When traveling to Israel, particularly with school groups or on other education-oriented trips, you can arrange to meet with Ethiopian Israeli teenagers or adults to hear about their personal experiences, learn about their beautiful traditions and see for yourself the circumstances that they face. You can donate to Israeli organizations that advocate for the Ethiopian community, particularly those that are run by Ethiopian Israelis, such as the Ethiopian National Project. Other organizations can be found at friendsofethiopianjews.org/resources.

And while donating is good, learning more does a world of good, too. Ultimately, the most important thing is knowledge of the history, culture and struggle of the Ethiopian Jewish community. By listening to them tell their own stories, we can learn more about their place and ours in the global patchwork of the Jewish community.

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Hearing the unheard voices of Ethiopian Israelis J. – Jweekly.com

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Shelter From Storm For Abused Israeli Girls – Jewish Week

To whom does this young woman belong? [Ruth 2:5]

Zohar, born under African skies, is a daughter of Beta Israel, Ethiopian Jews descended from the Tribe of Dan, once one of the Ten Lost Tribes. Moving with her family to Israel when she was five, by 13 she was lean and athletic, a highly ranked long-distance runner, racing through Israels streets, parks and fields, until raped by a stranger in the Ramat Gan soil.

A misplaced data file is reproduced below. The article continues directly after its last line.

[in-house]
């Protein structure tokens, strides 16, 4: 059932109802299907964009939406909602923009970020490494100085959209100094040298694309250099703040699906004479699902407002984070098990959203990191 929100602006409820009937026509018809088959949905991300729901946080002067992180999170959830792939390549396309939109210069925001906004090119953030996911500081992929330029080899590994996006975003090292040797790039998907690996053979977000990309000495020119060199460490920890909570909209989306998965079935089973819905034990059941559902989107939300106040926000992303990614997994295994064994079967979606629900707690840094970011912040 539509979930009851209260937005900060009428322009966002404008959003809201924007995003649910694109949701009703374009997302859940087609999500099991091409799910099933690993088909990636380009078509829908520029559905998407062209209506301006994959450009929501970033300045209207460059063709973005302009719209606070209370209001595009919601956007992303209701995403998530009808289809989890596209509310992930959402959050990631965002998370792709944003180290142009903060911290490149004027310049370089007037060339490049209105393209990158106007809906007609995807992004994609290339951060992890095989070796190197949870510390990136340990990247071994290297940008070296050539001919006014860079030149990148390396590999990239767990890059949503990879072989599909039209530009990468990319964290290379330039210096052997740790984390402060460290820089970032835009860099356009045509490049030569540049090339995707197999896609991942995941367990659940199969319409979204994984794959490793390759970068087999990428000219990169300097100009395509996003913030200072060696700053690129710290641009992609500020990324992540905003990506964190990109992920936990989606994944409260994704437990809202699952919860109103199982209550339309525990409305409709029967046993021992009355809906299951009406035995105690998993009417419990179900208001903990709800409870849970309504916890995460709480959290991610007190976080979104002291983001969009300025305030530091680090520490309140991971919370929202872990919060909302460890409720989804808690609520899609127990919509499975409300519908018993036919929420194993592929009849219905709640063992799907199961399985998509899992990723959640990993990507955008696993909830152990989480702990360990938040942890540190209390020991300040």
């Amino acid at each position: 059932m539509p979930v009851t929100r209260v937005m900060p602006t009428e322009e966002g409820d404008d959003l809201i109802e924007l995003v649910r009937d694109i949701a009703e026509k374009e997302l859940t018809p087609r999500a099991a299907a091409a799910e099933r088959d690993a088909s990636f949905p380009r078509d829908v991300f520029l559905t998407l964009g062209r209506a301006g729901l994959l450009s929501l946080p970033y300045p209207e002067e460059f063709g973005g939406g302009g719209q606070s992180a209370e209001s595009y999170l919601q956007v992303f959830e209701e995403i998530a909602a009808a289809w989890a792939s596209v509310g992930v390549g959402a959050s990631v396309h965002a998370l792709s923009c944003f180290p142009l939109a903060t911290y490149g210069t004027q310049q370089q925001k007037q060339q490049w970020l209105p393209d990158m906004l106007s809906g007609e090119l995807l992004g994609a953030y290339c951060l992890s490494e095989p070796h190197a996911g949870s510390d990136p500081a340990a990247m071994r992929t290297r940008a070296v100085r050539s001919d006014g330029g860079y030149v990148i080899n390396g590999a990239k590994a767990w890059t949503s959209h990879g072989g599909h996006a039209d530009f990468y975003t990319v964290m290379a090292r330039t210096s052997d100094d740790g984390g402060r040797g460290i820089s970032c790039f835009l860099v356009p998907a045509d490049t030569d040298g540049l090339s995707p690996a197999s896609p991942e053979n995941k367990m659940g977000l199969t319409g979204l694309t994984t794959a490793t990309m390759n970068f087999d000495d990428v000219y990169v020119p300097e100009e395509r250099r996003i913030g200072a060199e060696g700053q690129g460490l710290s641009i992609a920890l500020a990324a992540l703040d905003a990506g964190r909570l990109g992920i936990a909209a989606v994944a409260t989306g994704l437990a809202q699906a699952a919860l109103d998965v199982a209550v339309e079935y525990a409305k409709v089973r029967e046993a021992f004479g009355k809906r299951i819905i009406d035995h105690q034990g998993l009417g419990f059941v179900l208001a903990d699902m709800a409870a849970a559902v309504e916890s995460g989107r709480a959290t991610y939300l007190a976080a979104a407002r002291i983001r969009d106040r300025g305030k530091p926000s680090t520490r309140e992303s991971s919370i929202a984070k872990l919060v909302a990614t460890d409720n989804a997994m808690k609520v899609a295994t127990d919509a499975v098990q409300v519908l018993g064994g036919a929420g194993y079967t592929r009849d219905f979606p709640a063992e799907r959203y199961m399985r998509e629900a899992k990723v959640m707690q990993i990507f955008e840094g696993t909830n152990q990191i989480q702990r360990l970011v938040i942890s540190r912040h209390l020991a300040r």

Zohar (she asked that we call her Zohar meaning Splendor or Radiance rather than her actual name) told us that her father couldnt deal with the rape of his child, and soon he couldnt deal with Zohar either.

My mother was kind of supportive, says Zohar, but my father took it very hard; he never stopped blaming me for what happened. I didnt go back home at night and didnt go to school in the mornings. I found myself in situations that I never thought Id find myself: living on the streets, drinking, smoking, drugs, like falling downhill.